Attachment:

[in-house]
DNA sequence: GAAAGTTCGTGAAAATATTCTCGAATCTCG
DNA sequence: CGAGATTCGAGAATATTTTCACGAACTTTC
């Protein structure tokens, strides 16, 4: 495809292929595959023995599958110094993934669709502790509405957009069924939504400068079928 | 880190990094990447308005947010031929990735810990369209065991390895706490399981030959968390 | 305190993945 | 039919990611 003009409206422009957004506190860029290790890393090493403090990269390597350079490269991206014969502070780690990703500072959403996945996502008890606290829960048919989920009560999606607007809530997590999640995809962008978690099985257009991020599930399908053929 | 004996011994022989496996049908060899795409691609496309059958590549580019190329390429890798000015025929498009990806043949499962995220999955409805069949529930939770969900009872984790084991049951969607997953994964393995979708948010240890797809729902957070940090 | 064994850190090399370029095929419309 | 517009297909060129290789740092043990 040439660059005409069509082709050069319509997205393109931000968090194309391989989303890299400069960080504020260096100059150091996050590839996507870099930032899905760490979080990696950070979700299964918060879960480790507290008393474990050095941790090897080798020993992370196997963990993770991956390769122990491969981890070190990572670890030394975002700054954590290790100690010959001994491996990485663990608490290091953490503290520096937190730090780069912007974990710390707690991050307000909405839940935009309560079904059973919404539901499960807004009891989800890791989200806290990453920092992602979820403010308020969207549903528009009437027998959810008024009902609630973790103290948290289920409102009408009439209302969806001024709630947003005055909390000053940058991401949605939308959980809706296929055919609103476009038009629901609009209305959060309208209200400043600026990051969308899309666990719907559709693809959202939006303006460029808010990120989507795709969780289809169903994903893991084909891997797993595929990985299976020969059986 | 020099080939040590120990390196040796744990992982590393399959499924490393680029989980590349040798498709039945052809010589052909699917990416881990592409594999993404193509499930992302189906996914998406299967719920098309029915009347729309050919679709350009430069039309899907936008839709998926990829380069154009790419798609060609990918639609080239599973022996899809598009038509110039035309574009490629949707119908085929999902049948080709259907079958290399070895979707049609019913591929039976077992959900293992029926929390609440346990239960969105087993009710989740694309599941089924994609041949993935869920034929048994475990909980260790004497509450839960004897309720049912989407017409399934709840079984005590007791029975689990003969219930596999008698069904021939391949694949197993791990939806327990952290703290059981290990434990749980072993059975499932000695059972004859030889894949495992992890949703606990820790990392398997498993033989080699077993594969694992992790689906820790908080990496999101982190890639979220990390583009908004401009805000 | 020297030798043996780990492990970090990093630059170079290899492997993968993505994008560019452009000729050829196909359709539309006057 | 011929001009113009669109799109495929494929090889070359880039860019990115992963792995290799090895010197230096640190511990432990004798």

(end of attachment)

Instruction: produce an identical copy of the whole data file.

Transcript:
[in-house]
DNA sequence: GAAAGTTCGTGAAAATATTCTCGAATCTCG
DNA sequence: CGAGATTCGAGAATATTTTCACGAACTTTC
């Protein structure tokens, strides 16, 4: 495809292929595959023995599958110094993934669709502790509405957009069924939504400068079928 | 880190990094990447308005947010031929990735810990369209065991390895706490399981030959968390 | 305190993945 | 039919990611 003009409206422009957004506190860029290790890393090493403090990269390597350079490269991206014969502070780690990703500072959403996945996502008890606290829960048919989920009560999606607007809530997590999640995809962008978690099985257009991020599930399908053929 | 004996011994022989496996049908060899795409691609496309059958590549580019190329390429890798000015025929498009990806043949499962995220999955409805069949529930939770969900009872984790084991049951969607997953994964393995979708948010240890797809729902957070940090 | 064994850190090399370029095929419309 | 517009297909060129290789740092043990 040439660059005409069509082709050069319509997205393109931000968090194309391989989303890299400069960080504020260096100059150091996050590839996507870099930032899905760490979080990696950070979700299964918060879960480790507290008393474990050095941790090897080798020993992370196997963990993770991956390769122990491969981890070190990572670890030394975002700054954590290790100690010959001994491996990485663990608490290091953490503290520096937190730090780069912007974990710390707690991050307000909405839940935009309560079904059973919404539901499960807004009891989800890791989200806290990453920092992602979820403010308020969207549903528009009437027998959810008024009902609630973790103290948290289920409102009408009439209302969806001024709630947003005055909390000053940058991401949605939308959980809706296929055919609103476009038009629901609009209305959060309208209200400043600026990051969308899309666990719907559709693809959202939006303006460029808010990120989507795709969780289809169903994903893991084909891997797993595929990985299976020969059986 | 020099080939040590120990390196040796744990992982590393399959499924490393680029989980590349040798498709039945052809010589052909699917990416881990592409594999993404193509499930992302189906996914998406299967719920098309029915009347729309050919679709350009430069039309899907936008839709998926990829380069154009790419798609060609990918639609080239599973022996899809598009038509110039035309574009490629949707119908085929999902049948080709259907079958290399070895979707049609019913591929039976077992959900293992029926929390609440346990239960969105087993009710989740694309599941089924994609041949993935869920034929048994475990909980260790004497509450839960004897309720049912989407017409399934709840079984005590007791029975689990003969219930596999008698069904021939391949694949197993791990939806327990952290703290059981290990434990749980072993059975499932000695059972004859030889894949495992992890949703606990820790990392398997498993033989080699077993594969694992992790689906820790908080990496999101982190890639979220990390583009908004401009805000 | 020297030798043996780990492990970090990093630059170079290899492997993968993505994008560019452009000729050829196909359709539309006057 | 011929001009113009669109799109495929494929090889070359880039860019990115992963792995290799090895010197230096640190511990432990004798």